The example below that I explore in my book The Fiction Writer: Get Published, Write Now! shows how the use of active and powerful verbs adds vividness and clarity to a scene.

PASSIVE

ACTIVE

„ Joe walked slowly into the room.

 

„ Joe sidled into the room.

 

„ The naked couple were in the bed almost buried under the rumpled covers. They were now struggling to get up.

 

„ The naked couple struggled out from the rumple of clothes and blankets.

 

„ Joe saw the big man sit up and stare at him angrily.

 

„ The man reared up and glared at Joe.

 

TOTAL WORDS: 38 TOTAL WORDS: 25

TheFictionWriter-NMNotice how the use of active verbs also unclutters sentences and makes them more succinct and accurate. This was achieved not only by choosing active verbs but power-verbs that more accurately portray the mood and feel of the action. Most of the verbs used in the Passive column are weak and can be interpreted in many ways; words such as “walk” “were” “sit” and “stare”; each of these verbs begs the question ‘how’, hence the inevitable adverb. So we end up with “walk slowly” “were now struggling” “sit up” and “stare angrily.” When activated with power-verbs, we end up with “sidle” “struggled” “rear up” and “glared”—all more succinctly and accurately conveying a mood and feeling behind the action.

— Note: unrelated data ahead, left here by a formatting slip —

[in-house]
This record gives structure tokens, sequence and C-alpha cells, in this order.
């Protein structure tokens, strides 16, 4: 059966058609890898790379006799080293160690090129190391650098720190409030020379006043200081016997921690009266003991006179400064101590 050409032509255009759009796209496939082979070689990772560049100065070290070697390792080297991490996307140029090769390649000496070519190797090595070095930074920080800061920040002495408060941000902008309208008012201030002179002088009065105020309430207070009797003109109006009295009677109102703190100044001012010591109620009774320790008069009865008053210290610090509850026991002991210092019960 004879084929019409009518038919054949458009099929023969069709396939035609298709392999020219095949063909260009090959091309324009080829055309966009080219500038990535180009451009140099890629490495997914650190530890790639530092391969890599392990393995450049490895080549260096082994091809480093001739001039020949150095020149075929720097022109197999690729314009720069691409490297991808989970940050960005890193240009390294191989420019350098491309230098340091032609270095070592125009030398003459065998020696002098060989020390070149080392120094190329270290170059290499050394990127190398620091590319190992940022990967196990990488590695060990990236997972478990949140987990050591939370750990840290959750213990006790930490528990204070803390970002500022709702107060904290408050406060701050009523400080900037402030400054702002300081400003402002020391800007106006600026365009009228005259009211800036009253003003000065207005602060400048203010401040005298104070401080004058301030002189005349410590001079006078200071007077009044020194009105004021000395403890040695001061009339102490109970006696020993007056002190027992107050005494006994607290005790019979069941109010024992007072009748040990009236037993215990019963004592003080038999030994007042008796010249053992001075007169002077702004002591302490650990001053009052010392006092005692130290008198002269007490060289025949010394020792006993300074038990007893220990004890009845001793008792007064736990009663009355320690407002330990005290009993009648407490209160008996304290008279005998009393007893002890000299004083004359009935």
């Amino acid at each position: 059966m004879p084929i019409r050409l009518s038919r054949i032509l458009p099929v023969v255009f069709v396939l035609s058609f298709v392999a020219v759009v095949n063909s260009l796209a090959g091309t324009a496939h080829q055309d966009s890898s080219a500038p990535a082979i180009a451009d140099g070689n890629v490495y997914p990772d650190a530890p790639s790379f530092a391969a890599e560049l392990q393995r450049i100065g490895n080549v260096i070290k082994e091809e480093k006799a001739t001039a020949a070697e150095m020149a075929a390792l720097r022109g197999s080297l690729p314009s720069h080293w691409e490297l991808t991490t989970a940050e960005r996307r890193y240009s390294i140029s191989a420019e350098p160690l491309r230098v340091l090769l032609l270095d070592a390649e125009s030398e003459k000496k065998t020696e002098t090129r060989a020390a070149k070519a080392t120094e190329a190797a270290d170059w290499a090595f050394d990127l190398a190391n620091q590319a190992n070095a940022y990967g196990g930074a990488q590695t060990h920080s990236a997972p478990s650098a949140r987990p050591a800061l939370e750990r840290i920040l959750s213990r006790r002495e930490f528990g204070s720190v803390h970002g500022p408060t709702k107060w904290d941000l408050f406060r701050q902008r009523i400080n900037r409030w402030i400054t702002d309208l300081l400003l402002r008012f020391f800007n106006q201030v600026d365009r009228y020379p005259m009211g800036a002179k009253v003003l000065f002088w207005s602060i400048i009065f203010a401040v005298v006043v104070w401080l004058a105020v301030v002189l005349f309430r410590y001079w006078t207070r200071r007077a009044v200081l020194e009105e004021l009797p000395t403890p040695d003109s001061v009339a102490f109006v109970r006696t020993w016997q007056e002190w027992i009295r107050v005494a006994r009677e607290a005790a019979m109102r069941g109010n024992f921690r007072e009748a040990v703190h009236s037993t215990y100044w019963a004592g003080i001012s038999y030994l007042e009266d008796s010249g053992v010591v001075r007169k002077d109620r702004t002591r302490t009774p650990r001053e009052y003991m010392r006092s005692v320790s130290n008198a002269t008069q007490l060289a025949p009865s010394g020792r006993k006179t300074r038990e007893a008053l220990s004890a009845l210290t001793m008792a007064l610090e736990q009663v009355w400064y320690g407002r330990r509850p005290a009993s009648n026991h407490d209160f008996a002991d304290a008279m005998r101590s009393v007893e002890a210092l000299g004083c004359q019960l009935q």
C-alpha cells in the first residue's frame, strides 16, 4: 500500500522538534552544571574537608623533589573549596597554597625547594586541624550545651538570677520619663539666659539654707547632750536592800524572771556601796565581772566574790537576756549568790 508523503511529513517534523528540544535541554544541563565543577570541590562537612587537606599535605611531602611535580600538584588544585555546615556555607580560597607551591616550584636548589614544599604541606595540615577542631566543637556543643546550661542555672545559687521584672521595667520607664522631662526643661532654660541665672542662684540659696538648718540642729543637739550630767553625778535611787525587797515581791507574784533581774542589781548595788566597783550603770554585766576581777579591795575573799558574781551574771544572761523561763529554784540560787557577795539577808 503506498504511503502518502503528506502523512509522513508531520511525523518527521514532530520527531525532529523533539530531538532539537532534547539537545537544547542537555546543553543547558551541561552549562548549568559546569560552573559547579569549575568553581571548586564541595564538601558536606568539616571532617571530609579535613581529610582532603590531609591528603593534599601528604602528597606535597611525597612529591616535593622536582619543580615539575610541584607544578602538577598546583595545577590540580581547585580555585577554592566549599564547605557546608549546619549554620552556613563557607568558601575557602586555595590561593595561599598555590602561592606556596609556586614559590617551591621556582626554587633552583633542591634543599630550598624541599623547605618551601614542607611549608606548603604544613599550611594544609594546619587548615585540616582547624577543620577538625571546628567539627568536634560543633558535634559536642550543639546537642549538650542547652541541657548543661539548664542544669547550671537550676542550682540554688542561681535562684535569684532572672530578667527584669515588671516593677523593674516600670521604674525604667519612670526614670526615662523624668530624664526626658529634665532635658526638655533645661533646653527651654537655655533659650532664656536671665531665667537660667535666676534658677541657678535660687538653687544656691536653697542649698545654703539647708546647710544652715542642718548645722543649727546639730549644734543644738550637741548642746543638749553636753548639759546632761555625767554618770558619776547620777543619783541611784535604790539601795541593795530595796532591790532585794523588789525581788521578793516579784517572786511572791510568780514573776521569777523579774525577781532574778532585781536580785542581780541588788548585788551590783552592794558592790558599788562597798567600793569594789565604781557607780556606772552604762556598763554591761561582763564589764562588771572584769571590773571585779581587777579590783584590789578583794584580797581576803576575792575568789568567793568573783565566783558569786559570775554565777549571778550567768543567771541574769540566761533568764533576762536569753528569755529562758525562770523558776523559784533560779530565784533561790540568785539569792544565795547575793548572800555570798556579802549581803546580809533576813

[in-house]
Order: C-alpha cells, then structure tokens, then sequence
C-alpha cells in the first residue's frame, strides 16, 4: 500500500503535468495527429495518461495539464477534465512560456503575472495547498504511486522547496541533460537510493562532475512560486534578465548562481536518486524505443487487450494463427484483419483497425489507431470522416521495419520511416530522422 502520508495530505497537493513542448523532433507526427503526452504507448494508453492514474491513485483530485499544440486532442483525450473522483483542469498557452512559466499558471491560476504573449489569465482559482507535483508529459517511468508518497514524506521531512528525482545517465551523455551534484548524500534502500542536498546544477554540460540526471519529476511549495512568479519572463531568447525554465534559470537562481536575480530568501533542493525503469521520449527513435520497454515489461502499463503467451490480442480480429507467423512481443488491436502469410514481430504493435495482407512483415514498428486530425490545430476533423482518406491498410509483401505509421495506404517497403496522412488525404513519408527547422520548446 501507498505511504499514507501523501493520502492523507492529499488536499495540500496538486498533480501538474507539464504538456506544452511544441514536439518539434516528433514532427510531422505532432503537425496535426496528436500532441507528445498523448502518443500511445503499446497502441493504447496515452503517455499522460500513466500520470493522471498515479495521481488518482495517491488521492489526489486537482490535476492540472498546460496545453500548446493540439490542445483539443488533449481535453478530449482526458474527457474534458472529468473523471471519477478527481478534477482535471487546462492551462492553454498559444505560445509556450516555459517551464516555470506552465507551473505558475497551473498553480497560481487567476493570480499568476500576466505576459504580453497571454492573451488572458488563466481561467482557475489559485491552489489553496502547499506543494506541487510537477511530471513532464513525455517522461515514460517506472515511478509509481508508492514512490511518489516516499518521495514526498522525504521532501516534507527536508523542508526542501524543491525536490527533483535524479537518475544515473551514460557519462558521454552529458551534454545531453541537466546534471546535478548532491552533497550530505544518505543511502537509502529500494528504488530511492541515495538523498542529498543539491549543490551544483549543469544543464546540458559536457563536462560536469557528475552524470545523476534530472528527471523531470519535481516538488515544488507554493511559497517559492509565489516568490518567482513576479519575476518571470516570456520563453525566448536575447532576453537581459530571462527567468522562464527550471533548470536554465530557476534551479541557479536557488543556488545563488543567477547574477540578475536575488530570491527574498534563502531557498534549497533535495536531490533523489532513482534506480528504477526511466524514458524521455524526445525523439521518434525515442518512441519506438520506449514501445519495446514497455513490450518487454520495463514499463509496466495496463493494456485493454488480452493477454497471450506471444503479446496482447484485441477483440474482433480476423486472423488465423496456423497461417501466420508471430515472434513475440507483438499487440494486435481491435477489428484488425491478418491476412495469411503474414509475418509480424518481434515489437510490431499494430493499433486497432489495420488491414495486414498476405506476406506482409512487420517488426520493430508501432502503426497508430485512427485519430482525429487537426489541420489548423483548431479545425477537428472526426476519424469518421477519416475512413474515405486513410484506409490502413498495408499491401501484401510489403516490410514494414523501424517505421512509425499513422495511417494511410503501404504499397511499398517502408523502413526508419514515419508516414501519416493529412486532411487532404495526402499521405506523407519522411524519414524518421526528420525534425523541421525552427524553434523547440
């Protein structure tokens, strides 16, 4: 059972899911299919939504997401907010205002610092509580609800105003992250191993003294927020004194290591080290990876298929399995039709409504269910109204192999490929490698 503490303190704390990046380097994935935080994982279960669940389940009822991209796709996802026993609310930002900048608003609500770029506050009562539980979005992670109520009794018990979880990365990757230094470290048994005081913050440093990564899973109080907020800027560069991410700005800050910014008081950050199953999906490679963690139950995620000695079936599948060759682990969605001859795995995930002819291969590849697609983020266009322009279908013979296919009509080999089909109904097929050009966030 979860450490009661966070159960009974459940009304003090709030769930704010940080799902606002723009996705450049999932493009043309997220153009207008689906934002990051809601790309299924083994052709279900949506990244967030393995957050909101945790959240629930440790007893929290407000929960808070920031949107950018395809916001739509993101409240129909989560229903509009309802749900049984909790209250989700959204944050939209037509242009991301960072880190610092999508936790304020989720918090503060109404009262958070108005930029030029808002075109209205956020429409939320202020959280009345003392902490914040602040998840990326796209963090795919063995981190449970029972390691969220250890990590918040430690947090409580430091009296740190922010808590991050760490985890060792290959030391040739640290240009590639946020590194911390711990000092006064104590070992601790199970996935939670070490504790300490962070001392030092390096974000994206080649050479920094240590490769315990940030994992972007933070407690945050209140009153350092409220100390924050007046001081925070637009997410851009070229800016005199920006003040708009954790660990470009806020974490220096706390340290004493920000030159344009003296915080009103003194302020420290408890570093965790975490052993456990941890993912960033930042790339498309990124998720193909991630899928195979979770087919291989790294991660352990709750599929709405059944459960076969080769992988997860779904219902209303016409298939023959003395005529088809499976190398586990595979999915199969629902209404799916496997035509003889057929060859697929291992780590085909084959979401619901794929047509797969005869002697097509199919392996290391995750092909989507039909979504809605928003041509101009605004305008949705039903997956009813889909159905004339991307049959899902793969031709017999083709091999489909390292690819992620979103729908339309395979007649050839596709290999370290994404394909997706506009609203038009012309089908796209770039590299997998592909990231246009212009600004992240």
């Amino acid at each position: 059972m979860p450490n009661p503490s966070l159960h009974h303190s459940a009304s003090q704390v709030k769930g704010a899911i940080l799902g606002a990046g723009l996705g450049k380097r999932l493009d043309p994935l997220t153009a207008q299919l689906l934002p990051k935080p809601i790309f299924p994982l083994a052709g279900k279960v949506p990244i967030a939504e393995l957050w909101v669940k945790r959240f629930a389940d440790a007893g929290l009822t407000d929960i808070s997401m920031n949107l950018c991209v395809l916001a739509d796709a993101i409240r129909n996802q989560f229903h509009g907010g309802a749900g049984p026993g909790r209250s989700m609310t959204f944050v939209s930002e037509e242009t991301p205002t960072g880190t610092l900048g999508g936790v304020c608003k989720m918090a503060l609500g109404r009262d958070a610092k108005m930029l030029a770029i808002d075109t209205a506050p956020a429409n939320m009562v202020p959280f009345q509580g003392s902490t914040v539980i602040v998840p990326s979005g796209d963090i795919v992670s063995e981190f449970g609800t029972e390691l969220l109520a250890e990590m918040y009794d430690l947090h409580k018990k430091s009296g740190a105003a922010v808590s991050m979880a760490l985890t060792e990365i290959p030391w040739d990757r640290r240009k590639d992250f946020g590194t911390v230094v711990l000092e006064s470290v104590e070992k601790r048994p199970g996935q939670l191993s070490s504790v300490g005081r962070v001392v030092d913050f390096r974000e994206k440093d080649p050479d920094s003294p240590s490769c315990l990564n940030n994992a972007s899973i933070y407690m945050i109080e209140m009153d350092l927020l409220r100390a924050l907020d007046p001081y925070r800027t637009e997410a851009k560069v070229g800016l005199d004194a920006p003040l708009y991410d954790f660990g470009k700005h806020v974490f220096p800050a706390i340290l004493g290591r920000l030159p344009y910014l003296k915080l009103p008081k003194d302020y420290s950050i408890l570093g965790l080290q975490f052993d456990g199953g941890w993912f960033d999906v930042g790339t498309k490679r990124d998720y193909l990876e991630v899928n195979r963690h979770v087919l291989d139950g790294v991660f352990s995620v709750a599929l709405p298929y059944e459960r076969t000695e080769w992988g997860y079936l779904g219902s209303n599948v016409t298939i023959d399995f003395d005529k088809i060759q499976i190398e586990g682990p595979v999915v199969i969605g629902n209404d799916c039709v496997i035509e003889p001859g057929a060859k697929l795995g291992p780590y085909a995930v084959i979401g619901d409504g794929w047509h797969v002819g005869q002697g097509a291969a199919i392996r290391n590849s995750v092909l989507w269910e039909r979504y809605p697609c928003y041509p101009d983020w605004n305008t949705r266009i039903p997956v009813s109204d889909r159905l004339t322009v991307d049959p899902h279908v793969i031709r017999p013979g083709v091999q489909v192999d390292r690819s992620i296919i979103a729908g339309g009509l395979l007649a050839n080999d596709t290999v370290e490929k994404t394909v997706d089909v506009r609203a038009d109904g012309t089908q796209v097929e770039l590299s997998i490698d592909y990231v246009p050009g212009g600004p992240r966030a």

When Passive Verbs Clarify…

In Chapter 17 of their book The Craft of Research (University of Chicago Press) Wayne C. Booth and colleagues stress that mindlessly adhering to the tacit rule to choose active verbs over passive verbs can in fact cloud a sentence. They suggest asking a simpler question: do your sentences begin with familiar information, preferably a main character? “If you put familiar characters in your subjects, you will use the active and passive properly,” they say.

It’s all about context.

Booth et al. provide two passages and ask you to choose which “flows” more easily: